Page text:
Thursday, July 11, 2013

How To Pick Yourself Up Off The Floor After Making A Big Mistake

Guess what happened after my long-winded rally cry for the benefits of freelancing last week? I met with that editor from the fashion blog and we laughed, swapped stories, drank water, and connected on all sorts of levels and then the bomb dropped: All their freelancers are unpaid.

Story of our lives, right? I mean, I’m definitely still taking the job anyways, but I guess money doesn’t start raining down once you upgrade from “intern” to “freelancer.” Oh well, I live and I learn.

But that is not the point of this post. The point of this post is that I’ve made some TERRIBLE mistakes at all of my internships and since we’re all rounding the halfway mark in the summer, that usually means the first (or, who am I kidding, the first ten) big uh-oh mistakes have happened at our prestigious places of work.

There are different levels to these transgressions. There’s the funny type, which aren’t so bad. Example: A girl at one of my fashion closet internships took a $40 pedi-cab ride back to the office after one of her first messenger runs because she was having trouble hailing a taxi.

Then there’s the are-they-going-to-fire-me type of mistakes. Recently, I reported on a fancy, celebrity-filled panel for a post at my internship, and I mis-quoted the founder of one of the brands represented. There’s nothing like getting a ‘Hey! You messed up!’ email from the PR director of the well-recognized women’s magazine that hosted the event at 9:30 pm on the day the post was published.

Once my heart started beating again, I emailed my editor and probably gave the best written impression of somebody in tears that she’s ever seen. She emailed me back the next morning, comforting my ruined self-esteem and telling me that my life was not over.  After thanking me for alerting her, she recommended hand-writing notes to both the PR director of the magazine and the PR director of the mis-quoted brand, apologizing for my mistake. (I later found out that the PR director of the brand had angry-emailed my editor as well, and that email had way more capital letters and exclamation points then the one that I had received).

I dropped $20 on Crane & Co. paper and arduously hand-wrote the apology letters. A week later, the PR director from the brand emailed my editor, thanking me for the note and telling her that I was “one classy gal!” Crisis over, thank goodness.

But it got me thinking, stuff like this happens all the time. Not everybody goes so far as to blatantly mis-quote a super important industry professional, but even the little things can get under our skin if we let it. Things like: Why didn’t I get picked to go to that event tonight? Why does she keep asking me to do all the transcribing? Do I really have to go get coffee AGAIN?

It can open the floodgates to a ton of self-deprecating thoughts and general bad attitude towards work. And, make no mistake, that attitude shows no matter how well you try to hide it.

In honor of my painfully embarrassing mis-quote, I thought I’d put together a handy little how to for bouncing back when things don’t always go as planned. Sadly, I am not a psychologist and I also didn’t consult anybody remotely professional on the contents of this list, it’s just really a short list of stuff that helps me when I feel like the worst intern on the planet.

Here goes:

1.     You are an intern. Remember when that email of acceptance finally came and you felt so validated? If your current self could go back and tell your past self about how it’s harder than you anticipated and sometimes you think about quitting, your past self would probably be pretty disappointed in your lack of chutzpah. I just tell myself, pick your head up Zöe*, at least you’ve got an internship. That always seems to help.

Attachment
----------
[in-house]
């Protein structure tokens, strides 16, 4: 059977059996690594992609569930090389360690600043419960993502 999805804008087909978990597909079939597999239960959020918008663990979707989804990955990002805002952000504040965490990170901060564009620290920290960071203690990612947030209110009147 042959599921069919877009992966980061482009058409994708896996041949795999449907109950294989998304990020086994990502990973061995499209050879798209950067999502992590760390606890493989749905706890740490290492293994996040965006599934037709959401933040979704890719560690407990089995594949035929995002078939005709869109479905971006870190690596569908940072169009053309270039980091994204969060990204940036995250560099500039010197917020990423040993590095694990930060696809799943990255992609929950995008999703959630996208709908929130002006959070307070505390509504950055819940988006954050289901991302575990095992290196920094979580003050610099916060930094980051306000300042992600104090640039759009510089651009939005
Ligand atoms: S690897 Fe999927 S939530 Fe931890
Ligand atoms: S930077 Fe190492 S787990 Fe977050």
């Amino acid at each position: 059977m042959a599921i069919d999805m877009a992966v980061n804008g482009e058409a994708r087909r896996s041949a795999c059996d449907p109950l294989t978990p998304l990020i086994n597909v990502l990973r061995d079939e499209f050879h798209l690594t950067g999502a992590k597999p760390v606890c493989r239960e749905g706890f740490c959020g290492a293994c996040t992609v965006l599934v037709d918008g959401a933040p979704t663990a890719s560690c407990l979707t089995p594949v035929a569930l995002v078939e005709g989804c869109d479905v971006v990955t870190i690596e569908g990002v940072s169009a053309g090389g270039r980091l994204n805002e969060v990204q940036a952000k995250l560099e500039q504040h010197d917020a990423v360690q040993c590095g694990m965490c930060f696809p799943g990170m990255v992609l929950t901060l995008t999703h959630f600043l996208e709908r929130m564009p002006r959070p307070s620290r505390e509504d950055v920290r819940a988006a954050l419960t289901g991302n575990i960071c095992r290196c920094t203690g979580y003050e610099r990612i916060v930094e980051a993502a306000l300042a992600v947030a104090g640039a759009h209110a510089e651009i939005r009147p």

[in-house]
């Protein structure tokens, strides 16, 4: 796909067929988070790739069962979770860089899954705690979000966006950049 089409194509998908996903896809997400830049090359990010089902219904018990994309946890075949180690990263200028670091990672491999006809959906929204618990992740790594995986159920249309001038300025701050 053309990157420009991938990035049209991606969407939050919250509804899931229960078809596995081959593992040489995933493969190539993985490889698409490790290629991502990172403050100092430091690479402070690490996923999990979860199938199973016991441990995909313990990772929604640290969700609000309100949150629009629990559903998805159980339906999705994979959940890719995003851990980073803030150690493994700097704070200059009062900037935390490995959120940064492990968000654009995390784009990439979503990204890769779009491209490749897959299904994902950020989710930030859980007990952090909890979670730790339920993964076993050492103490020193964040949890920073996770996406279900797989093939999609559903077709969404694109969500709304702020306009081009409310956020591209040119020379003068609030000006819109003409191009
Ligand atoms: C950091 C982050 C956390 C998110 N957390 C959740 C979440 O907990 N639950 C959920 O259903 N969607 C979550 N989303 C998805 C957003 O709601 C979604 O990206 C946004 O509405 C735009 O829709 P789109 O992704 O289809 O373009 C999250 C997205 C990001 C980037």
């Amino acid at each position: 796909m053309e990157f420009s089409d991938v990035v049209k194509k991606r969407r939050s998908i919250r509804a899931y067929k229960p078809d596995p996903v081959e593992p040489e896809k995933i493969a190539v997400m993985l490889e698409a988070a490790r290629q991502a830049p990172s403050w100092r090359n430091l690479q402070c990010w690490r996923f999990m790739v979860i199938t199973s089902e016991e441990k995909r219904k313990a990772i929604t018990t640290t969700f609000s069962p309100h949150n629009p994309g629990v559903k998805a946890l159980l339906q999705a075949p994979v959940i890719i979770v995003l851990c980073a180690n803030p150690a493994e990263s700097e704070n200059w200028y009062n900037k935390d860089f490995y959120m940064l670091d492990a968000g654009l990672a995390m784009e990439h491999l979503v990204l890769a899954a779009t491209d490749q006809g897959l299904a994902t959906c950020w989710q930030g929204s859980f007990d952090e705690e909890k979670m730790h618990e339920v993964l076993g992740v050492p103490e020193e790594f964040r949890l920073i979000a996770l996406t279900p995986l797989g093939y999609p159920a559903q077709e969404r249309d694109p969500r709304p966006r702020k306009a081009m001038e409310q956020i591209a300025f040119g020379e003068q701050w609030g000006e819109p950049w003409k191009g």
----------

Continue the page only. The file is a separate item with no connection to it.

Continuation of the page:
2.     It is not a competition. Seriously, when I spent too much time comparing myself to the other interns who I’ve worked with, it went downhill fast. Every little edit that was done on my posts was translated in my mind as unnnghh my writing is terrible! And every time I found out another intern was sent to cover an event that I didn’t know about, it was translated in my mind as unnnghh my editor thinks I’m a terrible writer! All of sudden, I found myself at a point where, according to my twisted logic, nobody, not even me, liked my work.

3.     Buy yourself a brownie. Whole Foods makes these great Oreo Explosion ones. Heat it up in the microwave when you get home, and then just focus on how great it tastes. Sometimes, we get so caught up in our work—either what happened, or what’s going to happen—that we forget to just breathe. Living in the present is one of the hardest things to do, yet it’s the most necessary for our well-being. As cliché as it sounds, every one makes mistakes. Don’t sell yourself short because you tripped up a couple times.

Since you’ve probably heard all of those tips before (they’re pretty generic, but they do work!) I’m going to tack on a bonus one. Sometimes, no matter how many brownies you eat, you still can see that you really aren’t the best intern on the team. It happened to me at my fashion closet internship(s). I just want to say that that’s perfectly normal.  The point of interning is to realize where you fit in this crazy industry, and if you don’t perform as well in one area, it’s because your best fit is still waiting to be discovered. Don’t sell yourself short just because you aren’t the best intern in a career path that isn’t the right fit for you anyways.

Have any cringe-worthy intern mistake stories you want to share? Or, does another point need to be added to my list? Let’s talk about it!

Until next week (or until someone comments),

Ed’s Entertainment Intern

*Obviously, that's not my name.

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